Creating the federal budget and allocating money comes with an additional set of politics and procedures. Matt Hourihan, Director of the R&D Budget and Policy Program at AAAS, taught us that the discretionary budget, from which 95 percent of federal science funding comes, takes 18 months to create (see diagram). It takes so long because it goes through a lengthy process in both the executive and legislative branches. First, a request is worked out between the White House and the agencies (e.g., the National Science Foundation). The request, which contains thousands of pages, is then passed on to both chambers of Congress where appropriations subcommittees pass 12 separate spending bills, which then must be passed by the whole chamber. At this point any discrepancies between the House and Senate versions of the budget are worked out in a conference committee. The conference committee is made up of members from both the House and the Senate, and its role is to resolve any discrepancies in the congressional budget. After this step, both chambers must pass the conference version of the bill.

Source: Matt Hourihan and AAAS. FY, fiscal year; OMB, Office of Management and Budget (executive branch); OSTP, Office of Science and Technology Policy (executive branch).

Science funding falls under multiple appropriations subcommittees of Congress, meaning that multiple science agencies may have funding appropriated from the same source. Therefore, the members of those committees will have to make a decision on how to split the available funding between different science agencies. To complicate matters even more, subcommittees that oversee science may also oversee other areas such as justice and the economy, again forcing members to prioritize spending between multiple seemingly disparate sectors.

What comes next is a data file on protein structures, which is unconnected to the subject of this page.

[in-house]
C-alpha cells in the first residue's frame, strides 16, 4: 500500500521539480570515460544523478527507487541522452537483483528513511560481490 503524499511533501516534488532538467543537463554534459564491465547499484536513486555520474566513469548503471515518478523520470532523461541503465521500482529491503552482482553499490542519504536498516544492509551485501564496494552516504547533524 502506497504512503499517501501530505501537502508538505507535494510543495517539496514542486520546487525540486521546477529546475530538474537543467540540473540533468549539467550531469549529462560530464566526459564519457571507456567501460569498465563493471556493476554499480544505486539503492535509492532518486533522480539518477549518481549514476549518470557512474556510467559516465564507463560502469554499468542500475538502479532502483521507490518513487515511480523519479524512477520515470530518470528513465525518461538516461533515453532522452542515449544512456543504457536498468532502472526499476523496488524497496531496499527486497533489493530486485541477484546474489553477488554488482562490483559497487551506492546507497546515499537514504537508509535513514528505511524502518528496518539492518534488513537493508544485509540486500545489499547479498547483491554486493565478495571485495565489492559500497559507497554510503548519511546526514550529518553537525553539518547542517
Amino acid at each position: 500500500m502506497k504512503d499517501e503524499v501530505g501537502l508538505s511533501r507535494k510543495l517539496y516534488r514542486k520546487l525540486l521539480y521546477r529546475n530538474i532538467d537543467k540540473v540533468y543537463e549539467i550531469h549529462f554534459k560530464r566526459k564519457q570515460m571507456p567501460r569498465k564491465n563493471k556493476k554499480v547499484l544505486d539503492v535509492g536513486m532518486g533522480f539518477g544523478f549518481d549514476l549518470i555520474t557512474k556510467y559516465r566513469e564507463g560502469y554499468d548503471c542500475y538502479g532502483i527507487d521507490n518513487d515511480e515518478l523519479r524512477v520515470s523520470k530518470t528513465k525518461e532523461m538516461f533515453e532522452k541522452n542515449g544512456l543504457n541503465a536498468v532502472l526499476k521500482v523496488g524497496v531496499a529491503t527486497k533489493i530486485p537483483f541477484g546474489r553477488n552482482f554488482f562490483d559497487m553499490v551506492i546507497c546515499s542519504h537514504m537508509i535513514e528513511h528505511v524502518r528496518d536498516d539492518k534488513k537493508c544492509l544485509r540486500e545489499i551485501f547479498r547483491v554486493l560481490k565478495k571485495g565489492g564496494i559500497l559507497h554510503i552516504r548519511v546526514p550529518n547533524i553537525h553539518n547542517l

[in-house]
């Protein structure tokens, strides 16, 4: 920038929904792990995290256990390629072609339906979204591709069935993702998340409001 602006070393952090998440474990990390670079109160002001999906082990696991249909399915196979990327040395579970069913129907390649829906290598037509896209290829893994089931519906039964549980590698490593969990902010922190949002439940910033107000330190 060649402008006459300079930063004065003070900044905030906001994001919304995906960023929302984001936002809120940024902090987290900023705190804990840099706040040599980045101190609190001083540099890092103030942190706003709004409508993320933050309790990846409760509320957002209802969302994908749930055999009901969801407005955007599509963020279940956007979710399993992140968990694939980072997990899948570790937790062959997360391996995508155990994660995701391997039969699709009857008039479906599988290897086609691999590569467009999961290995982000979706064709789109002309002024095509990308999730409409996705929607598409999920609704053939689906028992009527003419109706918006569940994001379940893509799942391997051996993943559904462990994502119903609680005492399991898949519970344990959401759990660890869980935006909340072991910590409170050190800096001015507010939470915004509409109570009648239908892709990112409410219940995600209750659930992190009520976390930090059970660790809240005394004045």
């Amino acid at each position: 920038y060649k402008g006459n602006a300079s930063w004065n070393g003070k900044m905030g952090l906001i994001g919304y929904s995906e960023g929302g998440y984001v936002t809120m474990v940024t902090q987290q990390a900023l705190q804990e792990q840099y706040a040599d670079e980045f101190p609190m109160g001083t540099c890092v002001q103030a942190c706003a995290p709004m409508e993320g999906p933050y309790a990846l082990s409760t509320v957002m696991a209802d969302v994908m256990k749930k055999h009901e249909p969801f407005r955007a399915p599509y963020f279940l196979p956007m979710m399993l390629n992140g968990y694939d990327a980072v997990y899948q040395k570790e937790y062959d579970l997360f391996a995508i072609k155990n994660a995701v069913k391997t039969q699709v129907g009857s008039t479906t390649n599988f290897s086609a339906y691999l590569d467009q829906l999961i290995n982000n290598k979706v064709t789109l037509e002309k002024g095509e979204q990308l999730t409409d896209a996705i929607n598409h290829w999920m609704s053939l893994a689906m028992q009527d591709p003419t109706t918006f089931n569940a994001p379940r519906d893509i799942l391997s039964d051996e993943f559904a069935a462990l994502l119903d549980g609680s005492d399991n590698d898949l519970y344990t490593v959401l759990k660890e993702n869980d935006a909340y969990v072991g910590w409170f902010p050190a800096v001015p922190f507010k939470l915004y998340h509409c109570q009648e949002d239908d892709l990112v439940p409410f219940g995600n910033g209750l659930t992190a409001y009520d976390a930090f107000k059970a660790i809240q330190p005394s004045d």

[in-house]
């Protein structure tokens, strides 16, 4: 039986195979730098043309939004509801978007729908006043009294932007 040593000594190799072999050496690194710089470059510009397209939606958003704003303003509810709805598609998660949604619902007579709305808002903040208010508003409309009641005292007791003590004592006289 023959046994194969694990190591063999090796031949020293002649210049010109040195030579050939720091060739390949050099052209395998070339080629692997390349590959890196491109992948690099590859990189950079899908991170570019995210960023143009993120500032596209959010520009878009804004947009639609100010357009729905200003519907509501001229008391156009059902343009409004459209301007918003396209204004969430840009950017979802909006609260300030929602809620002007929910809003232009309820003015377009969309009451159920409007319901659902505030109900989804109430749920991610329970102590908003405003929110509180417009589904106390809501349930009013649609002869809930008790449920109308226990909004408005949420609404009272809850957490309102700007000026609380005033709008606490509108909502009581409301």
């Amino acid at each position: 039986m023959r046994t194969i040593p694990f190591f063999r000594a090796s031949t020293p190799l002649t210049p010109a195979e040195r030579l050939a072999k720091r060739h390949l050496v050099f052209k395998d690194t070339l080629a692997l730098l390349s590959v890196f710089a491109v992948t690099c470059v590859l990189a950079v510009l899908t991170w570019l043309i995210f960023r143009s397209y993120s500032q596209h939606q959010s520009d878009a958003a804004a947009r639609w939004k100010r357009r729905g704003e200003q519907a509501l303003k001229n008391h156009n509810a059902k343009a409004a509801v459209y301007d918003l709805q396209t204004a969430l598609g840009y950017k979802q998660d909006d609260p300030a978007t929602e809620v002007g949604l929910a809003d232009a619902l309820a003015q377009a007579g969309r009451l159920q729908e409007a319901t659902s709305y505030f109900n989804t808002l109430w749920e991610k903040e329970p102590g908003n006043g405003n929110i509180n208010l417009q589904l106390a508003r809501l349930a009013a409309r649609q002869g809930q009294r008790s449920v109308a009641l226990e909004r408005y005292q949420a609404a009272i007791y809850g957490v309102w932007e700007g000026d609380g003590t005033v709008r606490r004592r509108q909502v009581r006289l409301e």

How can we influence funding allocations for science and technology research in any way? We as constituents have a lot of pull in how policy is shaped. As Schneider said, “Congress exists to do what you tell them to do. If you don’t tell them what to do, someone else will.” However, understanding the diverse demands on congresspeople can help our requests be more realistic, and subsequently, more likely to be considered.

On the last day of the workshop, we met with our local senators’ and representatives’ offices to tell them about our passion for scientific research and to advocate for the highest levels of funding for scientific research in fiscal year 2020. This included the offices of Speaker Nancy Pelosi (CA-12), Minority Leader Kevin McCarthy (CA-23), Sen. Dianne Feinstein (CA), Sen. Kamala Harris (CA), Sen. Tammy Baldwin (WI), Rep. Barbara Lee (CA-13), Rep. Mark DeSaulnier (CA-11), Rep. Eric Swalwell (CA-15), Rep. Dan Lipinski (IL-3), and Rep. Bill Pascrell (NJ-9).